Editor’s note: This story was updated to correct the name of the tree’s ultimate location, the Capitol.
For the first time, Alaska will be represented in Washington D.C. in the form of this year’s Capitol Christmas tree. The tree uprooted from the Kenai Peninsula on Tuesday just outside of Seward in the Chugach National Forest is part of an annual program run by the U.S. Forest Service.
The felling of the roughly 75-foot Lutz spruce — a hybrid of the Sitka spruce and the white spruce — drew dozens of Alaska residents to the site about 300 feet off the highway. More people joined the tree at a post-celebration at the Alaska SeaLife Center in Seward. People gathered nearly two hours prior to the cutting ceremony in anticipation of the conifer’s last moments.
A loud signal, a roar from the chainsaw and about a minute later, it was over. The mammoth spruce was slowly turned horizontal, trimmed down and affixed to the trailer that will be its home for about the next three weeks as it journeys from Alaska to Washington, D.C., where it will be placed and lit on the west lawn of the Capitol.
A log-istical challenge
Choose Outdoors, a nonprofit founded by Bruce Ward, has been the major U.S. Forest Service partner in the project since 2012. Ward spearheaded coordination of the spruce’s transportation and raising corporate and other money, since the federal government cannot solicit donations.
“There are so many pieces of this, right? Everything from working with the lead senator, to the Architect of the Capitol, to truck drivers to local communities,” Ward said. “It’s like a huge puzzle piece.”
Architect of the Capitol Ted Bechtol reigns over the 275 acres of Capitol grounds, and is in charge of making the final tree selection each year. Other than the wages of federal employees, like those in the U.S. Forest Service, the program is funded almost exclusively through donations, he said.
So far, the project has cost more than $600,000 in cash and in-kind donations, Ward said. This is based on estimates, he said, and the final tally will likely be higher.
While most families can hack down and decorate a tree in an afternoon, Ward and Bechtol said making sure the Capitol’s tree is home for Christmas is a bit more prickly. First, not all trees are right for the job. Bechtol and the U.S. Forest Service have a list of requirements the trees must meet.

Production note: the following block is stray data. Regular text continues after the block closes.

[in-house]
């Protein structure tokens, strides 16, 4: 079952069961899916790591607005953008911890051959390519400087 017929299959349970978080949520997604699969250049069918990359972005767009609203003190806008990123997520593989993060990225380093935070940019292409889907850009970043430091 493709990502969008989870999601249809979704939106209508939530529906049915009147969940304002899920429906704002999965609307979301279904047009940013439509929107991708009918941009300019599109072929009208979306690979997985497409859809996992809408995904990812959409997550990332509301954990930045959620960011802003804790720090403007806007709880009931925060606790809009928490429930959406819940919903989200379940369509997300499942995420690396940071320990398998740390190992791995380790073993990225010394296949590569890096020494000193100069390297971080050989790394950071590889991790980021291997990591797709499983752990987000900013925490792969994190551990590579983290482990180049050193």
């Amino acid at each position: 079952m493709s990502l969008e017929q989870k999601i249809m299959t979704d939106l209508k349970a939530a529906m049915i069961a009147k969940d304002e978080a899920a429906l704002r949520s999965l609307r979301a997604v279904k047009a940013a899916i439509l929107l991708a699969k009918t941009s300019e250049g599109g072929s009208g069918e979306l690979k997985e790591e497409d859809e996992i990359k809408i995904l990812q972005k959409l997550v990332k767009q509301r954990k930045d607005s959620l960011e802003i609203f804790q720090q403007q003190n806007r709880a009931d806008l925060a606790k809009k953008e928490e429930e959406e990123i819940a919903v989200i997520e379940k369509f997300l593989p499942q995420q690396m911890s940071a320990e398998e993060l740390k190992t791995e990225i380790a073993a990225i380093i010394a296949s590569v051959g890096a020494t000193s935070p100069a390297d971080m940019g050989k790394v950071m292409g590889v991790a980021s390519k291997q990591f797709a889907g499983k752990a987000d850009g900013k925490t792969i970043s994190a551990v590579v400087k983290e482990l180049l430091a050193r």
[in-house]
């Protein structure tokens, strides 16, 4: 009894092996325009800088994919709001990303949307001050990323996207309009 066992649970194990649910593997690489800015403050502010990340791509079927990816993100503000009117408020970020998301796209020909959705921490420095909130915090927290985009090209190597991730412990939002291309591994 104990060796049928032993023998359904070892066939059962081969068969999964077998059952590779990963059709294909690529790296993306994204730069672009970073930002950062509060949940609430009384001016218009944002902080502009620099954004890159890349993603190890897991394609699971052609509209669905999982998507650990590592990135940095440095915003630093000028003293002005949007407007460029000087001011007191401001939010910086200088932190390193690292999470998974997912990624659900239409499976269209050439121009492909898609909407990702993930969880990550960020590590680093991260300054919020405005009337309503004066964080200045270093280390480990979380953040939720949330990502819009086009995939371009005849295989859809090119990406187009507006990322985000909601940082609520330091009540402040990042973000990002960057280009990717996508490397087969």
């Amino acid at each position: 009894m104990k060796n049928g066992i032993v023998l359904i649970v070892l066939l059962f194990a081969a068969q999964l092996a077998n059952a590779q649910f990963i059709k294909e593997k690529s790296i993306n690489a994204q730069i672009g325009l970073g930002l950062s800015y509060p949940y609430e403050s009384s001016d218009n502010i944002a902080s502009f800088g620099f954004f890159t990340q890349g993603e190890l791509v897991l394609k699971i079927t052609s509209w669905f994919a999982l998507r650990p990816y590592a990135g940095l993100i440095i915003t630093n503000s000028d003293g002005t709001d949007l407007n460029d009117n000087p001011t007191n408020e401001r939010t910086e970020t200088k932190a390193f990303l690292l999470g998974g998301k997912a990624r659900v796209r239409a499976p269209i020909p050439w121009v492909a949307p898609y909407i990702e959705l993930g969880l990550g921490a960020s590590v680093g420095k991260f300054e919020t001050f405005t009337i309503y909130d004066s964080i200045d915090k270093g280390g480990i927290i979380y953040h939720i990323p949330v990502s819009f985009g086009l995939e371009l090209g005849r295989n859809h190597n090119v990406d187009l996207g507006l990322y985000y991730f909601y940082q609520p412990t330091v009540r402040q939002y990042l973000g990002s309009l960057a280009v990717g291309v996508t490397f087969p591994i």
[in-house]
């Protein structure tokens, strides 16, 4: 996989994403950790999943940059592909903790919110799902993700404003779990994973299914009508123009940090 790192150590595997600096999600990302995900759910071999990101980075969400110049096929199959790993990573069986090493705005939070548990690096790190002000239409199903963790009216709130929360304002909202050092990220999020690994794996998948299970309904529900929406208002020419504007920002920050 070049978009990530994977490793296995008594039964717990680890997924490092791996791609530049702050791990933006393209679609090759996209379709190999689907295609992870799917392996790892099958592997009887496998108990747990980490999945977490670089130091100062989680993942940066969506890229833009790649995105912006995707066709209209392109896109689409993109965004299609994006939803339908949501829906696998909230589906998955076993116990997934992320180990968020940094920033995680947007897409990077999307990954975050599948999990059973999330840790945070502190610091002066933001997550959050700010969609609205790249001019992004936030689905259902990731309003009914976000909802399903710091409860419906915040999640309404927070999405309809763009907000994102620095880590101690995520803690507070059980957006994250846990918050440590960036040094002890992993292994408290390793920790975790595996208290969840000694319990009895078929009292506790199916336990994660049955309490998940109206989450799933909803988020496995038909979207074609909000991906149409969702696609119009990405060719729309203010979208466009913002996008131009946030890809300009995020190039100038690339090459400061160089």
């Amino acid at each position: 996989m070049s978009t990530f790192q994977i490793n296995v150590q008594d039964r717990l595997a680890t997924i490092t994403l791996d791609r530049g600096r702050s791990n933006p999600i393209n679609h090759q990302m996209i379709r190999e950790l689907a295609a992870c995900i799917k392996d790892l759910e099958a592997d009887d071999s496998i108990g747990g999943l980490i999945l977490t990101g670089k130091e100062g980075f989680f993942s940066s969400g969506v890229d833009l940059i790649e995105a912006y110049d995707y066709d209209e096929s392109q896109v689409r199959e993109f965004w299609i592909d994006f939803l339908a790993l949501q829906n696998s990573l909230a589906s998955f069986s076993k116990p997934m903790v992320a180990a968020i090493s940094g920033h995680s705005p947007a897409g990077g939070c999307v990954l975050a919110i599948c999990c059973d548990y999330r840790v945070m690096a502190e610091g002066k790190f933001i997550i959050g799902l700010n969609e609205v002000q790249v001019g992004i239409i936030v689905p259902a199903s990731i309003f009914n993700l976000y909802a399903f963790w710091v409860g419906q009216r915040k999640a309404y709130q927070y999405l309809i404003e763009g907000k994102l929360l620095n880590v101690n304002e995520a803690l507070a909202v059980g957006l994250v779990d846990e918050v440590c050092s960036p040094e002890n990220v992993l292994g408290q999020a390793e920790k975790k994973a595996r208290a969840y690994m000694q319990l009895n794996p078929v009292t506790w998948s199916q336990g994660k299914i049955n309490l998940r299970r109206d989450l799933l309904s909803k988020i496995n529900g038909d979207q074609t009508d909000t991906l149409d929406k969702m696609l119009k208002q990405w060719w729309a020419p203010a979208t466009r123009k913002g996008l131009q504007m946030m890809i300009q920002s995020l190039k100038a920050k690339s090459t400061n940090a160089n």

“We were looking for something that looked fairly uniform from all sides,” said Mona Spargo, Capitol Tree Project Coordinator for the U.S. Forest Service. “Just, you know, a tree that looks stunning to us.”
Advanced Sawyer Dan Osborn with the U.S. Forest Service had to cut the Lutz spruce down from about 75 feet to 67 feet before it was secured onto its trailer. Osborn is one of several sawyers for the Chugach’s Seward Ranger District certified to cut down trees of this size, and is responsible for training others, he said.
Osborn said he doesn’t often take down large trees because there is not a need for them, but has tackled logs up to 4 feet in diameter in the past. Tuesday’s Lutz spruce was about 18 inches in diameter, he said.
“I’m pretty comfortable,” Osborn said prior to cutting the tree. “It’s just like this is a neat opportunity here that’s only going to happen once. … We knew that we were going to be hosting the Christmas tree, but I didn’t realize how in-depth it was until the last couple weeks.”
In addition to size, the Capitol tree has to have full, attractive branches that reach all the way to the forest floor, said Amanda Villwock, a natural resources specialist with the U.S. Forest Service who was tasked with identifying contenders within the Chugach National Forest. It should also be conical in shape, she said.
“Certain forests may not have what we think of as typical Christmas trees,” Bechtol said, adding that the appearance, height and type of tree will vary greatly depending on which region of the country it comes from. Bechtol flew to Alaska in May to make the final selection from the six finalists Villwock chose during three weeks dedicated to walking the woods off of major roads in search of a worthy specimen. Villwock will travel with the tree to the Capitol and is in charge of its health throughout the journey.
“It’s a tree that’s been open-grown all of its life,” Villwock said. “Once they got picked, there were a few storms after that, that I was worried about it making it.”
A 60-gallon “bladder” will be attached to the spruce to keep it hydrated, and Villwock said she may have to refill it as often as twice a day in warmer conditions.
Once the tree departs from Seward this week, it beings an almost 4,000 mile trip cross-country that will involve hopping a ship from Anchorage to Seattle. One man will drive the truck and trailer holding the spruce throughout the entire journey. John Schank has not had a single recordable accident in more than 40 years working for Lynden Transport, he said.